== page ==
Jim Romenesko, the Godfather of media blogging, announced a semi-retirement from his popular Poynter blog a couple of months ago. Today he probably wishes he had retired fully–because an assistant editor at the Columbia Journalism Review just confronted Poynter with multiple examples of Romenesko borrowing language from his sources without attribution.
According to a post by Poynter’s Julie Moos, Romenesko is always good about attributing the reporting of his posts to its original sources. But he often borrows language directly from other stories without block quoting or putting the cut-and-pasted language in quotations–as is Poynter’s policy. For example, a recent post sourced from the Chicago Tribune featured language nearly wholly borrowed from the original Tribune piece–with no block or traditional quotes attributing the language to its original writer.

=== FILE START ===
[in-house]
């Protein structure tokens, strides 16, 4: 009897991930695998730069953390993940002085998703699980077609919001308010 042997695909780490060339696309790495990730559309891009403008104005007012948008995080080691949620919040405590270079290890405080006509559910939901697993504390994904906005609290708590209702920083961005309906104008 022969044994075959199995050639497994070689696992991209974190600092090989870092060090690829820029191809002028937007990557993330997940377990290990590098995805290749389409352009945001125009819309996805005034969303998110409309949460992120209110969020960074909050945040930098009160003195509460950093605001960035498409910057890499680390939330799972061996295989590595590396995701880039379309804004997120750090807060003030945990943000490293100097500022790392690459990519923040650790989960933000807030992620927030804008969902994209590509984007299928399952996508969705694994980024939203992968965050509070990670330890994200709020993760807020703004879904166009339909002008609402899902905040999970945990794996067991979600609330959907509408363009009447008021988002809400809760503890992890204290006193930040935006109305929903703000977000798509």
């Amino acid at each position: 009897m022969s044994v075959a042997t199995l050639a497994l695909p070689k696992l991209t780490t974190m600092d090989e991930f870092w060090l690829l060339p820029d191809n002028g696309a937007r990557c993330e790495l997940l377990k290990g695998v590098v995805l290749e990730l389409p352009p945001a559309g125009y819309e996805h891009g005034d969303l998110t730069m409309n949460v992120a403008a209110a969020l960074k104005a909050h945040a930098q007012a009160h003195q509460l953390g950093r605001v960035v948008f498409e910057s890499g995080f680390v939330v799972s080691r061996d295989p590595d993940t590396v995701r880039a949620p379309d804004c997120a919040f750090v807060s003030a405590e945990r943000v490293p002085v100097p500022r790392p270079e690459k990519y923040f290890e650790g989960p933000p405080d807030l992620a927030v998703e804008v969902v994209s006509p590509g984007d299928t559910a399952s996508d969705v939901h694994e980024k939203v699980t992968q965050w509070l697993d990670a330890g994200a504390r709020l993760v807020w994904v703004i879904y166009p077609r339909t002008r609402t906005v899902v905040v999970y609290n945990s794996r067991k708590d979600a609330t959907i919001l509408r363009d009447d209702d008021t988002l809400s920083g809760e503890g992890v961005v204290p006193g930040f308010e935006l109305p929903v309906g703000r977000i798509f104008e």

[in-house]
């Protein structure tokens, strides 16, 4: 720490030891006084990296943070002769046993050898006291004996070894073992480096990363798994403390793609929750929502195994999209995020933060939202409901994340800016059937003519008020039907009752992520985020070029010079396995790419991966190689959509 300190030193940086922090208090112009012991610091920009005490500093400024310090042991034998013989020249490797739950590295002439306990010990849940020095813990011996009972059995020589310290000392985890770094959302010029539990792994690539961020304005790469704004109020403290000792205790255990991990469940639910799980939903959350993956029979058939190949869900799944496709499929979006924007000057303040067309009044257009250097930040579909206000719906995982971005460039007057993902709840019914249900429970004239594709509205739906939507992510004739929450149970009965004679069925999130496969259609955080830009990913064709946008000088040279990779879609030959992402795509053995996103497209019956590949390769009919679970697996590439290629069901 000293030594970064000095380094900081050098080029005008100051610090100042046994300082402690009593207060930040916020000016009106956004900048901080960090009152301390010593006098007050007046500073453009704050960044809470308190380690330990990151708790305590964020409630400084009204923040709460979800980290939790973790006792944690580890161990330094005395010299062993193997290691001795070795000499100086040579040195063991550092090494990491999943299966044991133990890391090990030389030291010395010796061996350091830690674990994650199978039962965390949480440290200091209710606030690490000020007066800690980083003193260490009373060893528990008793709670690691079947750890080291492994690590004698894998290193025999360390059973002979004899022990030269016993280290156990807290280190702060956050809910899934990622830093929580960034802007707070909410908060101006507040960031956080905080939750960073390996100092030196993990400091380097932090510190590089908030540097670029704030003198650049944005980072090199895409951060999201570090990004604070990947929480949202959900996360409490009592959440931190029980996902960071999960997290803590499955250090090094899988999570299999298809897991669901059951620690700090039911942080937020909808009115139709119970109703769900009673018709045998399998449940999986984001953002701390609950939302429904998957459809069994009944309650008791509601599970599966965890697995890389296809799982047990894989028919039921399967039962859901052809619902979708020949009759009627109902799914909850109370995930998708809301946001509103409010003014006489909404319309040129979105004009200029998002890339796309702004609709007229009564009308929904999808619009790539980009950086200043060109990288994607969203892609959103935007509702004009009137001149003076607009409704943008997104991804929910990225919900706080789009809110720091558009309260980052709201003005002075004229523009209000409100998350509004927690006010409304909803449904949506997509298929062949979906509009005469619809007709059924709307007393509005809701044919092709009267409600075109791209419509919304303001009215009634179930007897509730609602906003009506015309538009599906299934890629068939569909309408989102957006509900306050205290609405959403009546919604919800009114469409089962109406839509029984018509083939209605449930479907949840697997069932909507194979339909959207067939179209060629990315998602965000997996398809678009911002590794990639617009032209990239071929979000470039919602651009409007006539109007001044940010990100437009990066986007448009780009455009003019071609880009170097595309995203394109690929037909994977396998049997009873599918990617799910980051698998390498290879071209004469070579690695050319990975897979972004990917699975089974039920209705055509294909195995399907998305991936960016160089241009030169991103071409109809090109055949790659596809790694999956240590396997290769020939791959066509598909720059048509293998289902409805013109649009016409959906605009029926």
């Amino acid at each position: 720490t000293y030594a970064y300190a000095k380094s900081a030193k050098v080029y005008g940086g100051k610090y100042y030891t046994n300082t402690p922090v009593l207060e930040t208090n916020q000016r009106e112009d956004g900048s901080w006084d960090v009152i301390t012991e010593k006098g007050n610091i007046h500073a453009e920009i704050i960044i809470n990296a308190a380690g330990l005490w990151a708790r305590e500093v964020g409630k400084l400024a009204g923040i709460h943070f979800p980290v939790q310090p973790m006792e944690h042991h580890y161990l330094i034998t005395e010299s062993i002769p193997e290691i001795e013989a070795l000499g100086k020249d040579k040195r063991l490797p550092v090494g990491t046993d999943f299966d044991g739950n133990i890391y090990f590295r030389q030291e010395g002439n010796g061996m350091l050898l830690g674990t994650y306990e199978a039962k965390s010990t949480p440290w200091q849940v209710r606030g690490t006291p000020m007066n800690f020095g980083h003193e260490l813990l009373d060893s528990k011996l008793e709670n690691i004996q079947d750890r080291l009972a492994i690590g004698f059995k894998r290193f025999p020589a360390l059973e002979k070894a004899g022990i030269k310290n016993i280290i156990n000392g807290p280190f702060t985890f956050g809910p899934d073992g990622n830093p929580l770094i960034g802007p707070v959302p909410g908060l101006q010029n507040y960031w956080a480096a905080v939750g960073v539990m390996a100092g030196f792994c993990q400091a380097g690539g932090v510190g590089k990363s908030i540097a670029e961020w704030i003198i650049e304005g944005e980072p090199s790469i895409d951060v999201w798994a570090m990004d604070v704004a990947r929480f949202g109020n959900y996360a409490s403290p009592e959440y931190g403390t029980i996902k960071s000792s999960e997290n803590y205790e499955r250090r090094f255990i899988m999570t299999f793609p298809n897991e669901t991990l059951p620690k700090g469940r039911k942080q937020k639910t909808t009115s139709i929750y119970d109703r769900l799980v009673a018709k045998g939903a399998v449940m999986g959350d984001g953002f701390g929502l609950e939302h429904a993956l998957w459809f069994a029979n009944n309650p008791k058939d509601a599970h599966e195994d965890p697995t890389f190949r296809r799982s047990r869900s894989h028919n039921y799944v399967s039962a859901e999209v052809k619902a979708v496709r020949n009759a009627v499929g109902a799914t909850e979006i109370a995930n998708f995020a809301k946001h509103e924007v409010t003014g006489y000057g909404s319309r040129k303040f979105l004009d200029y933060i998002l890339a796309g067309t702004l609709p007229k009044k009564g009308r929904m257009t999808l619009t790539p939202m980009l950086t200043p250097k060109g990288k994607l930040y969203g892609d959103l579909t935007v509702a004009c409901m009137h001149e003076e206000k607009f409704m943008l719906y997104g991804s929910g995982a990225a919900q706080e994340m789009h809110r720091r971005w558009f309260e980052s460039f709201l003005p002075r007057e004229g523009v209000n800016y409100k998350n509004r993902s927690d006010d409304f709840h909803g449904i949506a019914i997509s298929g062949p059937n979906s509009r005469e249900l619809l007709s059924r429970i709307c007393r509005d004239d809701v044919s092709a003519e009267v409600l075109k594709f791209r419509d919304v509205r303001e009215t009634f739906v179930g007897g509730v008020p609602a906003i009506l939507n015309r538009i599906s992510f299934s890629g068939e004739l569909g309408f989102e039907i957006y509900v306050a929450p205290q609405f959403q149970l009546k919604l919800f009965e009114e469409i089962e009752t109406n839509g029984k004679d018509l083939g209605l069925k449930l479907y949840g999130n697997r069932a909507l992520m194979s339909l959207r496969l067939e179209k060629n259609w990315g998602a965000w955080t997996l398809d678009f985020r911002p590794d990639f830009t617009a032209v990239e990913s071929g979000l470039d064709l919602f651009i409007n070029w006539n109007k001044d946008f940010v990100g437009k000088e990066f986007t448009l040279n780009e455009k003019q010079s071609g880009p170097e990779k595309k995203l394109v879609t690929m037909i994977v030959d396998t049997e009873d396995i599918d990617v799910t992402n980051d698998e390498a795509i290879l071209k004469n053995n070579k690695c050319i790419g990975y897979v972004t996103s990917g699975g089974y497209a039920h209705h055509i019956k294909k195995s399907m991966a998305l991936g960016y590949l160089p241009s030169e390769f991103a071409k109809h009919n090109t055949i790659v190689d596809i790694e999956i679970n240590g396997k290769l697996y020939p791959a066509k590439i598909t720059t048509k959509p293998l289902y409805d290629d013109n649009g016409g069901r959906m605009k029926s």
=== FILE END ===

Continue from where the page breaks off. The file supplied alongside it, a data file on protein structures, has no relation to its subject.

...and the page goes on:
Moos says Romenesko offered to step down over CJR‘s discovery, but she rejected his resignation. Instead, Romenesko will take a break from blogging while Moos launches an investigation to see if other Poynter bloggers have been following Romenesko’s lead. Romenesko will return to blogging, but all of his posts will now go through an editor. Previously, he was the only Poynter blogger allowed to post without editorial supervision.